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Manslaughter: Penalties and Defenses

In part one of this series, we defined the difference between voluntary and involuntary manslaughter. Now, we will discuss the penalties you could face for this charge, and we will offer defenses you can use in court.

Manslaughter Penalties in South Carolina

Involuntary Manslaughter

This is a Class F felony, the lowest of the state’s felony charges. If convicted, you face up to 5 years in prison.

Voluntary Manslaughter

The state designates this charge a Class A felony, putting it in the same category as murder. If convicted, you face between 2 and 30 years in prison.

The severity of your punishment depends on the nature of the crime. If a violent act is particularly brutal, for instance, the court is likely to rule for a longer sentence.

Manslaughter Defenses

Remember, you are innocent until proven guilty. It is the prosecution’s job to prove, beyond all doubt, that you are guilty of a crime. There is no allegation that is indefensible. If you are facing manslaughter charges, here are some defenses you can use in court.

There Was No Negligence Involved

Remember, manslaughter involves someone directly committing a negligent or harmful act. Imagine you work in a kitchen with many other cooks. Food and liquids move at a rapid pace all around you. In the hectic bustle of your work, your hands are not as dry as you believe. You make a gesture, and your knife slips from your hand, hitting someone else, and killing them.

This situation is horrific, but it is not manslaughter. It is a tragic accident that could happen to anyone. To prove manslaughter, the prosecution must claim that there was a willful throwing of the knife, which simply isn’t the case. Accidents are not the same as gross negligence, and they do not warrant criminal penalties.

You Acted in Self-Defense

Imagine you are being attacked and overpowered by someone twice your size. You simply want to get away, but they restrain you. Suddenly, you notice an opening, and you push your assailant off. As you make your escape, they lose their footing, fall over, hit their head on the floor, and die. This is a clear case where you meant no harm. The push was simply an attempt to flee the situation, and the death was a complete accident.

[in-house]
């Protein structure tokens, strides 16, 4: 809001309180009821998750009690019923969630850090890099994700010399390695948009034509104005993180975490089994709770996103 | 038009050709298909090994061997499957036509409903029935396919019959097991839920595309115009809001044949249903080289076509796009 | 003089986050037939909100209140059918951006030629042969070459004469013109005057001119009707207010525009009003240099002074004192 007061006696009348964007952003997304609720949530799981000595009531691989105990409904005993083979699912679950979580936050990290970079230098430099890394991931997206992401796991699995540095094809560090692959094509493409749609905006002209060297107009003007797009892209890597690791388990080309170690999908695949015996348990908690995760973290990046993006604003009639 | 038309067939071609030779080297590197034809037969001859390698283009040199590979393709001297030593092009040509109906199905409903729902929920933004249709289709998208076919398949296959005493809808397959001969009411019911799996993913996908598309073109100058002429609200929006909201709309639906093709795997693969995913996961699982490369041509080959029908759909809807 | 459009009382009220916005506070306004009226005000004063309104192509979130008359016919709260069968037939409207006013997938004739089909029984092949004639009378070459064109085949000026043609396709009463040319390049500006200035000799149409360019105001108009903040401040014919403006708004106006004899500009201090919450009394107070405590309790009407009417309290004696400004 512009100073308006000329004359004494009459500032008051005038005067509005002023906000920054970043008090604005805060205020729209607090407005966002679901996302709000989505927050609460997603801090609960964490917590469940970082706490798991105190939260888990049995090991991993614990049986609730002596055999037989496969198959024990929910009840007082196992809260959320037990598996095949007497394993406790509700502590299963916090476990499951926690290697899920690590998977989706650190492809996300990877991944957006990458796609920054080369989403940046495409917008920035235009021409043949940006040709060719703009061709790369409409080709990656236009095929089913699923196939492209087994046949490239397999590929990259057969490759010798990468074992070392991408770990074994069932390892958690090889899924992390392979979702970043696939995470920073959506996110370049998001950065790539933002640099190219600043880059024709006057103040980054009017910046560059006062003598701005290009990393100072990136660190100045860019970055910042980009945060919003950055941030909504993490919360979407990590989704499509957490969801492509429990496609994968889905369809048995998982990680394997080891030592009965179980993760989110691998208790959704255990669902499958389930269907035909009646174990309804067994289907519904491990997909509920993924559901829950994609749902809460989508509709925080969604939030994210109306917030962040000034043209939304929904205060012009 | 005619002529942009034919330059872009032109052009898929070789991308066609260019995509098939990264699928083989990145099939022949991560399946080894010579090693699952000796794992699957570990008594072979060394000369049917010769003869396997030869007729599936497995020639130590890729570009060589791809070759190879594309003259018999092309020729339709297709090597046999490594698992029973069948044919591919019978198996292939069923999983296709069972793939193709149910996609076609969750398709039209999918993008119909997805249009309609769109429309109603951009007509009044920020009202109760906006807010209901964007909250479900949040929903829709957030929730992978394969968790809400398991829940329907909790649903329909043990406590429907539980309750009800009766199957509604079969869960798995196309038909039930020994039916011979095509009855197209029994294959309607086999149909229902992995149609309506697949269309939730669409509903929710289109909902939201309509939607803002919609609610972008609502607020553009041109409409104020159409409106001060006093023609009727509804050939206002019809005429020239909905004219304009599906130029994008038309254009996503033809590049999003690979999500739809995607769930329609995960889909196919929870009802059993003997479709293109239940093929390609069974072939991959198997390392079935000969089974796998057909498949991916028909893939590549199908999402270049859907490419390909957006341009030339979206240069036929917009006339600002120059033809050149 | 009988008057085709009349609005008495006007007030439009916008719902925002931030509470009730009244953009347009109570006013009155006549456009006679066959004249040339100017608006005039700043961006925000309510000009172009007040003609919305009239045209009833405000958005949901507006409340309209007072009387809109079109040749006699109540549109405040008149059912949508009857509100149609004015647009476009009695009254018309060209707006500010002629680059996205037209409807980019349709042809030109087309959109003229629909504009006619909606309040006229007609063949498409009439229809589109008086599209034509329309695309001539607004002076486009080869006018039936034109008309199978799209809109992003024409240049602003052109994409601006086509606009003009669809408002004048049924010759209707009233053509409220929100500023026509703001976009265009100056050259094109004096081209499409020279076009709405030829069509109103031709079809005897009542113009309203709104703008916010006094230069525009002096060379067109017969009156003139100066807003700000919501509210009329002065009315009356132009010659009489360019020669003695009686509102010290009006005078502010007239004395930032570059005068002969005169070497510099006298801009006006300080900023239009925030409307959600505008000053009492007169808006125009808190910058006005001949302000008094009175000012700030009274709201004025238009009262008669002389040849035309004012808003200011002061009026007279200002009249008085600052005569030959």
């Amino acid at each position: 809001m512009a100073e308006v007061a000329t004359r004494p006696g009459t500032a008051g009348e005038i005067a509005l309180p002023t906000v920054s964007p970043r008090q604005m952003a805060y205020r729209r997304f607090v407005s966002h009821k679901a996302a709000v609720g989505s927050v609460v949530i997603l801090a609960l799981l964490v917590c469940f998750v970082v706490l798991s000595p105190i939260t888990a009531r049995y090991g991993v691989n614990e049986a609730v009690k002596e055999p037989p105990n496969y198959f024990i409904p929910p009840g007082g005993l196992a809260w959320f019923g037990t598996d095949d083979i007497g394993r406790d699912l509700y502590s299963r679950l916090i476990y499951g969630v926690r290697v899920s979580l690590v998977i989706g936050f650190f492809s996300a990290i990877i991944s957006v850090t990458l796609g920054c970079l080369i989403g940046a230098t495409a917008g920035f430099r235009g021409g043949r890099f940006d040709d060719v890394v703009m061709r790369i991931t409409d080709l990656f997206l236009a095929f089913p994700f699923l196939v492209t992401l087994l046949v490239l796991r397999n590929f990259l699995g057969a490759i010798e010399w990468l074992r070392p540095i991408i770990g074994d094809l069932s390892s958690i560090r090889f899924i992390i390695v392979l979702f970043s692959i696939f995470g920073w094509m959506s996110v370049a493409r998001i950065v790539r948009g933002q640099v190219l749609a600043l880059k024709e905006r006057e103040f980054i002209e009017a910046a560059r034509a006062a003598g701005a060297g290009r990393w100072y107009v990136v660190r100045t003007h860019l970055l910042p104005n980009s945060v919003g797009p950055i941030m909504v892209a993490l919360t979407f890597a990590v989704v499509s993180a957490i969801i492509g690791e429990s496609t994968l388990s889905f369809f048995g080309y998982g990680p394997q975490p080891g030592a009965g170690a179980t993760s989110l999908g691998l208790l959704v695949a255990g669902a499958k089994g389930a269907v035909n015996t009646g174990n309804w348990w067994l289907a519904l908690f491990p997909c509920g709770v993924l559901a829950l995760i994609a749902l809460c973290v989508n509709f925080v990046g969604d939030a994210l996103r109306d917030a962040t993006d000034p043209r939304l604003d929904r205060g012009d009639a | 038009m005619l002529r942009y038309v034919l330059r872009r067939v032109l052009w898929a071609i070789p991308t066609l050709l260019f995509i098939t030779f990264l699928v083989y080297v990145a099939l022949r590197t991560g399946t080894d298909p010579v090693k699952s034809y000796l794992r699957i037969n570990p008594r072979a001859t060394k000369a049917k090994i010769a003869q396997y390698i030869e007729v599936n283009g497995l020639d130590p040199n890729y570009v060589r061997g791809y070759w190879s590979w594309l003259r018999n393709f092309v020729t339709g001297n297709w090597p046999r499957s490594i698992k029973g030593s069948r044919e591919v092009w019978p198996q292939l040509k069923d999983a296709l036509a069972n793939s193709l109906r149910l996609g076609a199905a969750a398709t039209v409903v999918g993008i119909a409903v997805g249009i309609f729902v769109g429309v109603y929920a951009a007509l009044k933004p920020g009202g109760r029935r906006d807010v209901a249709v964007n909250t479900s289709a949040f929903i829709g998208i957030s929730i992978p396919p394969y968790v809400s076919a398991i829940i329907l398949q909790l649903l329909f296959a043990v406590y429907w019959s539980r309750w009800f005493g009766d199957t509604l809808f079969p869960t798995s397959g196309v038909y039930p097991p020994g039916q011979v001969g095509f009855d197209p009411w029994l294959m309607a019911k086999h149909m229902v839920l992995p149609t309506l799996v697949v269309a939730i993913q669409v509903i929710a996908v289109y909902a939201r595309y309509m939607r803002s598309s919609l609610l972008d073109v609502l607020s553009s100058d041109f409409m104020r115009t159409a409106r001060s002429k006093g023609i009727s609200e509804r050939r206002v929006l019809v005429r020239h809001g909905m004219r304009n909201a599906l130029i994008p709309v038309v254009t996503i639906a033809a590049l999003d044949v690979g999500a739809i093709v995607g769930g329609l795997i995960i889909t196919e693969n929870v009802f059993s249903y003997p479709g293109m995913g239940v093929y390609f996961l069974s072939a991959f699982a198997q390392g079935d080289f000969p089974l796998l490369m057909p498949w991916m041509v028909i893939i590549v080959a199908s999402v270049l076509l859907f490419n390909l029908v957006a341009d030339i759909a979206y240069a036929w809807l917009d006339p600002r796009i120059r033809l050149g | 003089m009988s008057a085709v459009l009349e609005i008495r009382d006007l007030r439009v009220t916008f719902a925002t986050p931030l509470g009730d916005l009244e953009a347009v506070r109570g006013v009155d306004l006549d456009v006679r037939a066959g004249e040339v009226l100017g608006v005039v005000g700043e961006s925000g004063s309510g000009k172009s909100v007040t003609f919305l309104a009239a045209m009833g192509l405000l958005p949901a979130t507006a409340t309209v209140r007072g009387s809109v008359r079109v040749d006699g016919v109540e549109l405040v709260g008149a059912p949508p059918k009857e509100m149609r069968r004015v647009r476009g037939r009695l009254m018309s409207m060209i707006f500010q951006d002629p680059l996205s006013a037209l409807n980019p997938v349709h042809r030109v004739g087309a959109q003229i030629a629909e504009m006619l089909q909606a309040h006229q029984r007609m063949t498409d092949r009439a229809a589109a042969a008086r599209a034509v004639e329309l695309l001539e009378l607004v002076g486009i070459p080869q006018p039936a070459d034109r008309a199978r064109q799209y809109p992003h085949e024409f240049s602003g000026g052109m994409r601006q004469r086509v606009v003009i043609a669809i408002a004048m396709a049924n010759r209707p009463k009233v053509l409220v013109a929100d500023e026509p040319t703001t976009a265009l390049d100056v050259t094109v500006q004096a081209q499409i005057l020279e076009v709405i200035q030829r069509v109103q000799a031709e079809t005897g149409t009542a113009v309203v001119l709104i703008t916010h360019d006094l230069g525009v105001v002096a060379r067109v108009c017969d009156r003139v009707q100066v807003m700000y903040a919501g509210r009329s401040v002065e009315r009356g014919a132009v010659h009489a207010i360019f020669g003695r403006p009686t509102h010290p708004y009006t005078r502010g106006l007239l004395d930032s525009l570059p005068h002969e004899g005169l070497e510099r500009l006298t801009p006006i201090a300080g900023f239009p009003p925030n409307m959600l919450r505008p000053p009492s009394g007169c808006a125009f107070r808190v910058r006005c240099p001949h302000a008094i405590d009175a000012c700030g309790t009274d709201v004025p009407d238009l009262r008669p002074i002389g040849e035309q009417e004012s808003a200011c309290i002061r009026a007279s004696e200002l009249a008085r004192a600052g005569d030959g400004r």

self-defense can be more direct. According to South Carolina’s stand-your-ground laws, you have the right to stand and fight rather than retreat. If you truly believe your life is in danger, you may respond with equal force, even if you later discover that you were not actually under attack.

Challenge the Evidence

It cannot be repeated enough: Manslaughter involves a willfully negligent or harmful act. Imagine you are accused of killing someone while speeding. Perhaps you did lose control of the car, and someone was unfortunately killed as a result. However, you know you were obeying traffic laws. It was a rainy night, and you simply lost traction on the road.

No one is disputing that the death occurred, but the prosecution must prove that your behavior was negligent. By directly attacking their evidence, you can prove that their claim is incorrect. You were not speeding, and your actions were not negligent.

Our firm is ready to help you fight back against unfounded manslaughter claims. For a consultation , call us today at (803) 938-4952 or contact us online.